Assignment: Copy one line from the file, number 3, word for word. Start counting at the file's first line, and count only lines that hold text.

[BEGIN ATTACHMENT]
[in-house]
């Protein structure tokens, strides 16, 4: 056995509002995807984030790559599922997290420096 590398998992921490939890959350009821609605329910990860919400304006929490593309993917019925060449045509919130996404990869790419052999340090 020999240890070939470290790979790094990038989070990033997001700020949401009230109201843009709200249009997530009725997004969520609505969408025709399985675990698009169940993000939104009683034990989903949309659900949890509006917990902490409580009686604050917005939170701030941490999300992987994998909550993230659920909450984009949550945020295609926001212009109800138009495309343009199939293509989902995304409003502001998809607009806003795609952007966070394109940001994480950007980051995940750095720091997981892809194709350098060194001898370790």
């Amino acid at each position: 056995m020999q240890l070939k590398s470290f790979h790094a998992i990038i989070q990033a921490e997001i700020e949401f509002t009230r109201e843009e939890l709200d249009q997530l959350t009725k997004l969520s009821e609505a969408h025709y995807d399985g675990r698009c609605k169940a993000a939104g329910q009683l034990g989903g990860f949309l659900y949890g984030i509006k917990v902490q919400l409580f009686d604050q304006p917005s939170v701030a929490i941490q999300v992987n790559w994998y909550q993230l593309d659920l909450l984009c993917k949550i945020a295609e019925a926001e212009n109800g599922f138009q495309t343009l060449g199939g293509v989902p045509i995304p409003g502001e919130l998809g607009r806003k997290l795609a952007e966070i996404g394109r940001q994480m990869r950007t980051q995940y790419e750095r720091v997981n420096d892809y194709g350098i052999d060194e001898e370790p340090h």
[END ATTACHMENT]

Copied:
């Amino acid at each position: 056995m020999q240890l070939k590398s470290f790979h790094a998992i990038i989070q990033a921490e997001i700020e949401f509002t009230r109201e843009e939890l709200d249009q997530l959350t009725k997004l969520s009821e609505a969408h025709y995807d399985g675990r698009c609605k169940a993000a939104g329910q009683l034990g989903g990860f949309l659900y949890g984030i509006k917990v902490q919400l409580f009686d604050q304006p917005s939170v701030a929490i941490q999300v992987n790559w994998y909550q993230l593309d659920l909450l984009c993917k949550i945020a295609e019925a926001e212009n109800g599922f138009q495309t343009l060449g199939g293509v989902p045509i995304p409003g502001e919130l998809g607009r806003k997290l795609a952007e966070i996404g394109r940001q994480m990869r950007t980051q995940y790419e750095r720091v997981n420096d892809y194709g350098i052999d060194e001898e370790p340090h």